How to Decide If Allergy Immunotherapy Is Right for You
What is Allergy immunotherapy?
Allergy immunotherapy is a type of treatment for environmental allergies. This process stops or decreases your allergy symptoms by changing your immune response to allergens like pollens, animal dander, mold and dust mites, through a process called desensitization or tolerance.
The therapy is composed of allergen extracts based on which allergens you are allergic to, making each set of immunotherapies personalized. Over time, the amount of allergy extract is increased to promote your body’s natural tolerance, decreasing symptoms until a maximal dose is reached.
What are the different types of allergy immunotherapy?
There are 3 types of allergy immunotherapy: subcutaneous immunotherapy or allergy shots, sublingual or allergy drops and oral tablets. Subcutaneous and sublingual immunotherapy are mixed and made based on an individual’s allergy skin testing results. The amount of allergen extract is increased through a buildup phase, until a maintenance dose is reached and continued for a period of time.
Subcutaneous injections are administered in the allergy office, while sublingual immunotherapy can be administered at home. Oral immunotherapy tablets are available for select patients with isolated tree pollen, grass pollen or dust mite allergies. Of note, allergy immunotherapy is also available for peanut (sublingual or powder) and bee venom (subcutaneous) allergies.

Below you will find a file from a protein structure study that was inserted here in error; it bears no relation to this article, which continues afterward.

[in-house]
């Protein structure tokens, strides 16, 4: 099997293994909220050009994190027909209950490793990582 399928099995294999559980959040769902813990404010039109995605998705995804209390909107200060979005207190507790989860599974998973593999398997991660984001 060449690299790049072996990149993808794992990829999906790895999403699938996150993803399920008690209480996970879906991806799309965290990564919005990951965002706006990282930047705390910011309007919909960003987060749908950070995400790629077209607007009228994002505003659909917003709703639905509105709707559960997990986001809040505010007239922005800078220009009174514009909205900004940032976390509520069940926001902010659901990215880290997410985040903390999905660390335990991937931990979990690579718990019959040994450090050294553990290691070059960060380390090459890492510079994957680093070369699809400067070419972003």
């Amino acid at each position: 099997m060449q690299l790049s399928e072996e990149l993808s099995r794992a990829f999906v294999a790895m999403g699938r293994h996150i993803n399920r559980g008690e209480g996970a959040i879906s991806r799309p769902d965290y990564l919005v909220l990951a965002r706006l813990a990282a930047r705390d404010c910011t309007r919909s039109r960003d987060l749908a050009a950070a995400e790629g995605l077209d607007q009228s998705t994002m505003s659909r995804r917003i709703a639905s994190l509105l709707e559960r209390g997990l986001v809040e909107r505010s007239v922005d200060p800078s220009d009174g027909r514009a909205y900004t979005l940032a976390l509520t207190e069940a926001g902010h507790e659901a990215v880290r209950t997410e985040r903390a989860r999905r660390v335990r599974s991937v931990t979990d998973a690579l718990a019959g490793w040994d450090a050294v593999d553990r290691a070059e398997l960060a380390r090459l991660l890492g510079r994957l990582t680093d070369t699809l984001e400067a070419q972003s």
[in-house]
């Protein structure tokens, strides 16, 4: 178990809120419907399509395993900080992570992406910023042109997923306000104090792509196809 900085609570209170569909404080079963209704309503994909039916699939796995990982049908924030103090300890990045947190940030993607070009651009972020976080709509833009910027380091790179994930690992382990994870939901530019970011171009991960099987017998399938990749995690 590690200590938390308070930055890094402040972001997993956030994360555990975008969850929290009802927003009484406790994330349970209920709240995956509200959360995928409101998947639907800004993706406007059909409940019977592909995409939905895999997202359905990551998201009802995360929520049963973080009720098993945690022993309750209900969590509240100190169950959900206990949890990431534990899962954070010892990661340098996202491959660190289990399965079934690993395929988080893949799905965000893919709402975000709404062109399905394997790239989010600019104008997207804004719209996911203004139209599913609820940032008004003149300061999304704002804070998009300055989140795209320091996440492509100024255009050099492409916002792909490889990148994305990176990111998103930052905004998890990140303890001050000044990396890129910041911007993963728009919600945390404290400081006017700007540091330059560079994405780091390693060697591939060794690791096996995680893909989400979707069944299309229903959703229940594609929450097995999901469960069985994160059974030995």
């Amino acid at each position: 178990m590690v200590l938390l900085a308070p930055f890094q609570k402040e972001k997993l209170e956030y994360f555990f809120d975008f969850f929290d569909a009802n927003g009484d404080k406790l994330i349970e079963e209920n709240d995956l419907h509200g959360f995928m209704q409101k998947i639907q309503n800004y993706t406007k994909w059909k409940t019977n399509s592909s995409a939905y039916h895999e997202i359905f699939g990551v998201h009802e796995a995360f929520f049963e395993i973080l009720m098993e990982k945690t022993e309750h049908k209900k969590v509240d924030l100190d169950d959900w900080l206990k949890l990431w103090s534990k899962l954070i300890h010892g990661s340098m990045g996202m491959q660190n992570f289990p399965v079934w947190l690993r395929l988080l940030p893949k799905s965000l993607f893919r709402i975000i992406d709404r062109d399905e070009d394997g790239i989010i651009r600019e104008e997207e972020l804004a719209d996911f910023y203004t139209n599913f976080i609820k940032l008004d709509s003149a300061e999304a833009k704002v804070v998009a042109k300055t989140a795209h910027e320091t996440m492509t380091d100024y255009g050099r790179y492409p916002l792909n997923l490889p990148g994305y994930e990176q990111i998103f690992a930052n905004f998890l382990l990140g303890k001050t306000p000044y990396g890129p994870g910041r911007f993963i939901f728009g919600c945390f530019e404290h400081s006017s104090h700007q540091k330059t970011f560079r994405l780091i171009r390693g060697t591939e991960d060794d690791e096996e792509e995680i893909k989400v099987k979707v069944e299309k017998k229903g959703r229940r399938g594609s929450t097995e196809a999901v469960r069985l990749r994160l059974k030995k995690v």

Is allergy immunotherapy right for me?
Allergy immunotherapy may be indicated when traditional allergy medications like nasal sprays and antihistamine pills no longer control symptoms, or when the side effects of the medications become intolerable. Allergy medications only control the symptoms, while immunotherapy can provide a near complete cure of allergic disease. Those with uncontrolled seasonal or indoor allergies could gain long term benefits, such as preventing chronic sinus infection and nasal polyps. In addition, allergy immunotherapy can help control asthma triggered by environmental allergies, decreasing asthma exacerbations and the need for rescue inhalers. In children, there is evidence that allergy immunotherapy can prevent progression to allergic asthma.This post was produced and paid for by Allergy & Asthma Specialists ℠